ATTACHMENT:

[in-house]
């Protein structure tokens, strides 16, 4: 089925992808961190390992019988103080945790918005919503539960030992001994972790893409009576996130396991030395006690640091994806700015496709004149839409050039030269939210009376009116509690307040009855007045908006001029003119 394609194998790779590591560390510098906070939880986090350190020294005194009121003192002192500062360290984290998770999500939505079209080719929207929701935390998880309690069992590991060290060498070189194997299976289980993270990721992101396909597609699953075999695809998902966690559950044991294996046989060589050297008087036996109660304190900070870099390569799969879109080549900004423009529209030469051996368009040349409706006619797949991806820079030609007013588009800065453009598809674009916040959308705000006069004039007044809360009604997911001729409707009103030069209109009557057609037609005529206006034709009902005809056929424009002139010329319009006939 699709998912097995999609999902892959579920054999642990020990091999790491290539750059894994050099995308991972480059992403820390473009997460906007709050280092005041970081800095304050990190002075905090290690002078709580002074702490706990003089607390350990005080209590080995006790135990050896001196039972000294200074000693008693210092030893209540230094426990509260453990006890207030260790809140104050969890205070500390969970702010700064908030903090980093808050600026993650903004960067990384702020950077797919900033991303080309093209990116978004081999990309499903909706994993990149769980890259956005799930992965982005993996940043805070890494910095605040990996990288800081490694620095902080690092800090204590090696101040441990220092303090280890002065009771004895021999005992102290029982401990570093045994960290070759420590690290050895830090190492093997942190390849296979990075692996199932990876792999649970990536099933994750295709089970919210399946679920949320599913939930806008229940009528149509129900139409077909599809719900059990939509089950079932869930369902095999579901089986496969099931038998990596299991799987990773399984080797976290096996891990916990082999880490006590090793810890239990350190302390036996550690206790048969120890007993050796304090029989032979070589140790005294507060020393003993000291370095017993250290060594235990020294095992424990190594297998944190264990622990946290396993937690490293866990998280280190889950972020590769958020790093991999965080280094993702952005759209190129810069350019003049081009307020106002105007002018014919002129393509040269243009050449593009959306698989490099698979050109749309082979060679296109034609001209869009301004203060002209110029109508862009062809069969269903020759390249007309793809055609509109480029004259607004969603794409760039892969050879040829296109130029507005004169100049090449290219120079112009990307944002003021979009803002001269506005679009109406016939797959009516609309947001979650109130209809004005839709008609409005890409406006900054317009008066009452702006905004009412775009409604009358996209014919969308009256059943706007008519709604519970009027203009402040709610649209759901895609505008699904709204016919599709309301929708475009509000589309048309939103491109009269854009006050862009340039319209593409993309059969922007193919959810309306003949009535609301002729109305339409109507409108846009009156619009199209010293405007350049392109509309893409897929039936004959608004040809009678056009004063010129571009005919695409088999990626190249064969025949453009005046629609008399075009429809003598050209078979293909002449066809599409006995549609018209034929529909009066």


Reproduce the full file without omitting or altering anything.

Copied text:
[in-house]
């Protein structure tokens, strides 16, 4: 089925992808961190390992019988103080945790918005919503539960030992001994972790893409009576996130396991030395006690640091994806700015496709004149839409050039030269939210009376009116509690307040009855007045908006001029003119 394609194998790779590591560390510098906070939880986090350190020294005194009121003192002192500062360290984290998770999500939505079209080719929207929701935390998880309690069992590991060290060498070189194997299976289980993270990721992101396909597609699953075999695809998902966690559950044991294996046989060589050297008087036996109660304190900070870099390569799969879109080549900004423009529209030469051996368009040349409706006619797949991806820079030609007013588009800065453009598809674009916040959308705000006069004039007044809360009604997911001729409707009103030069209109009557057609037609005529206006034709009902005809056929424009002139010329319009006939 699709998912097995999609999902892959579920054999642990020990091999790491290539750059894994050099995308991972480059992403820390473009997460906007709050280092005041970081800095304050990190002075905090290690002078709580002074702490706990003089607390350990005080209590080995006790135990050896001196039972000294200074000693008693210092030893209540230094426990509260453990006890207030260790809140104050969890205070500390969970702010700064908030903090980093808050600026993650903004960067990384702020950077797919900033991303080309093209990116978004081999990309499903909706994993990149769980890259956005799930992965982005993996940043805070890494910095605040990996990288800081490694620095902080690092800090204590090696101040441990220092303090280890002065009771004895021999005992102290029982401990570093045994960290070759420590690290050895830090190492093997942190390849296979990075692996199932990876792999649970990536099933994750295709089970919210399946679920949320599913939930806008229940009528149509129900139409077909599809719900059990939509089950079932869930369902095999579901089986496969099931038998990596299991799987990773399984080797976290096996891990916990082999880490006590090793810890239990350190302390036996550690206790048969120890007993050796304090029989032979070589140790005294507060020393003993000291370095017993250290060594235990020294095992424990190594297998944190264990622990946290396993937690490293866990998280280190889950972020590769958020790093991999965080280094993702952005759209190129810069350019003049081009307020106002105007002018014919002129393509040269243009050449593009959306698989490099698979050109749309082979060679296109034609001209869009301004203060002209110029109508862009062809069969269903020759390249007309793809055609509109480029004259607004969603794409760039892969050879040829296109130029507005004169100049090449290219120079112009990307944002003021979009803002001269506005679009109406016939797959009516609309947001979650109130209809004005839709008609409005890409406006900054317009008066009452702006905004009412775009409604009358996209014919969308009256059943706007008519709604519970009027203009402040709610649209759901895609505008699904709204016919599709309301929708475009509000589309048309939103491109009269854009006050862009340039319209593409993309059969922007193919959810309306003949009535609301002729109305339409109507409108846009009156619009199209010293405007350049392109509309893409897929039936004959608004040809009678056009004063010129571009005919695409088999990626190249064969025949453009005046629609008399075009429809003598050209078979293909002449066809599409006995549609018209034929529909009066």